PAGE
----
Key players in such a cluster will be institutions such as Hamilton Health Sciences (HHS), McMaster University and the McMaster Innovation Park (MIP).

Rob MacIsaac, new chief executive of HHS, praised the chamber for showing leadership on the issue and said the hospital network “will be at the table” when the strategy is set.

“I think it’s a no-brainer to anyone in Hamilton that we can achieve more by working together than we can alone,” he said. “This is a good first step in what we have to do.”

Zach Douglas, president of MIP, said his institution is already involved in the effort by creating a large incubator space. What’s more exciting, he added, is the sense all the players in the cluster accept the idea they have to work together.

“There’s clear evidence that some things are happening around here but more of it can be done,” he said. “Now we have to get everyone together to digest this report and see if there’s a way to move forward.”

Private Sector’s Role in Water Issues Within Developing Countries – UNU INWEH

The global water sector is worth almost $500 billion per year, growing at a rate of 5-10 % annually. Of the many issues INWEH deals with, Agriculture is a large area where the private sector can play a huge role in mitigating the global water crisis.

Excerpt: The poor are mainly rural, where agriculture is the mainstay of their livelihoods. Over 2 billion live in drylands where by definition water is scarce. Small holder farmers number between 400-500 million versus 5 million large scale farmers. 80% of all food is produced by small holder farmers and their production needs to double by 2050 if we are to feed the world…As water scarcity increases water for agriculture must be used more efficiently and the private sector can supply appropriate technologies such as irrigation, water storage.

Check out the full video here

Read more on the UNU website on the safe and productive use of Waste Water in Agriculture 

A Partnership for Survival with Hamilton EcDev

The Hamilton Spectator 

It continues to surprise me how many people, after reading my monthly article, come up to me and say “I never knew Economic Development did that.” Well here’s another “below the radar” function of the city’s Economic Development division.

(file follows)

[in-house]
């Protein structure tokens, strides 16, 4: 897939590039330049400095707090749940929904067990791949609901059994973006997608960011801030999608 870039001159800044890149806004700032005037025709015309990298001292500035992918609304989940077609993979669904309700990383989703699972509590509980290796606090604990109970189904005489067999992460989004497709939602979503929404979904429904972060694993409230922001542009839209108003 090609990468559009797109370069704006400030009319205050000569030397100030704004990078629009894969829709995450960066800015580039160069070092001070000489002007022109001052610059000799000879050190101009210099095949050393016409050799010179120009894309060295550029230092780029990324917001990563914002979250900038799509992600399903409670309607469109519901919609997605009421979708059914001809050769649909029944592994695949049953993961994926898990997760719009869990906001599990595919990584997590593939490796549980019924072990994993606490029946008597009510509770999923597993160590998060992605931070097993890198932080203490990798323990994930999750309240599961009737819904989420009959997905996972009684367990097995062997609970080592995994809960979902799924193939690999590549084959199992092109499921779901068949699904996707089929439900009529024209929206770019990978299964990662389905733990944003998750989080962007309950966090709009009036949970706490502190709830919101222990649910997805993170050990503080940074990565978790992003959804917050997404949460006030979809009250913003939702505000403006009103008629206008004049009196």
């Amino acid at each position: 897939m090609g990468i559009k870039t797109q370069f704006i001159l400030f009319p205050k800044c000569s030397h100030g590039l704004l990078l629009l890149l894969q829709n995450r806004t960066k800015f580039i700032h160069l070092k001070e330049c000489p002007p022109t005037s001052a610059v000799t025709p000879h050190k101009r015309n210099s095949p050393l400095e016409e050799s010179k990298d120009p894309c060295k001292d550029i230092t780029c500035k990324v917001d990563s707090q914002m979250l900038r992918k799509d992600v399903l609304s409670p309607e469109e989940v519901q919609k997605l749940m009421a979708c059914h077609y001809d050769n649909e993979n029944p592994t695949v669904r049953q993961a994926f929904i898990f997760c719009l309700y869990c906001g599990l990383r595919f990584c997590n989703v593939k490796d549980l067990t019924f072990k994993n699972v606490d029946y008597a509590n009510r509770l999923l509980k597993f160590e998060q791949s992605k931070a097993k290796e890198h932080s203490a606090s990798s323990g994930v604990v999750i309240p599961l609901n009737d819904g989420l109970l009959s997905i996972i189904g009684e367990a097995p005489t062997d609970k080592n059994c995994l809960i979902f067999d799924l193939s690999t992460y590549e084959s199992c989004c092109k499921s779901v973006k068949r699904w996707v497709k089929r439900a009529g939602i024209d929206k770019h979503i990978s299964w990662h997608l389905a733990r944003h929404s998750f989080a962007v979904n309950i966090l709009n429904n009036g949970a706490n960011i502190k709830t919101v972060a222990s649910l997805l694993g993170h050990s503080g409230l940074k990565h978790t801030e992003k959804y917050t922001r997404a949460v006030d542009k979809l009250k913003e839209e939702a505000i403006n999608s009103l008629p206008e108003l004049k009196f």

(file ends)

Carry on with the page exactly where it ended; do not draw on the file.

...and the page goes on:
For the past five years, the division has had a full-time senior staff member dedicated to working with our partners in the education sector, namely McMaster University, McMaster Innovation Park, Mohawk College and Redeemer College University.

Carolynn Reid from our division is the city’s “conduit” with these institutions and has done an absolutely remarkable job.

So good, in fact, that in the second week of January, I was invited to a meeting at McMaster with Dr. Mo Elbestawi and his team who were hosting a delegation from a large Ontario university along with its city’s chief administrative officer.

This group came to Hamilton for one reason, that being because they had heard of the outstanding working relationship between Hamilton’s education sector and the city’s Economic Development Division — and they wanted to learn more.

I can tell you that the delegation was particularly impressed with the range of activities that our organizations partnered on, such as: joint exhibits at international biotechnology and automotive parts trade shows; the development of life sciences and advance manufacturing profiles; joint hosting of incoming trade missions; business attraction and retention efforts focused on high-tech companies; and identifying local opportunities for applied research.

One of our biggest wins involved the efforts of all the partners in the relocation of CANMET laboratories from Ottawa to its new, state-of-the-art, platinum LEEDs facility in the McMaster Innovation Park.

Education, research and economic development really is a logical partnership. Today, industry is no longer labour intensive — it is technology driven. As a result, a skilled workforce has now replaced locational factors like cheap electric power as the major decision factor on whether a company will invest in your city or expand its existing operations. Consequently, if a municipality is going to compete internationally, having a strong partnership with education is much more than a strategic alliance — it’s a matter of survival.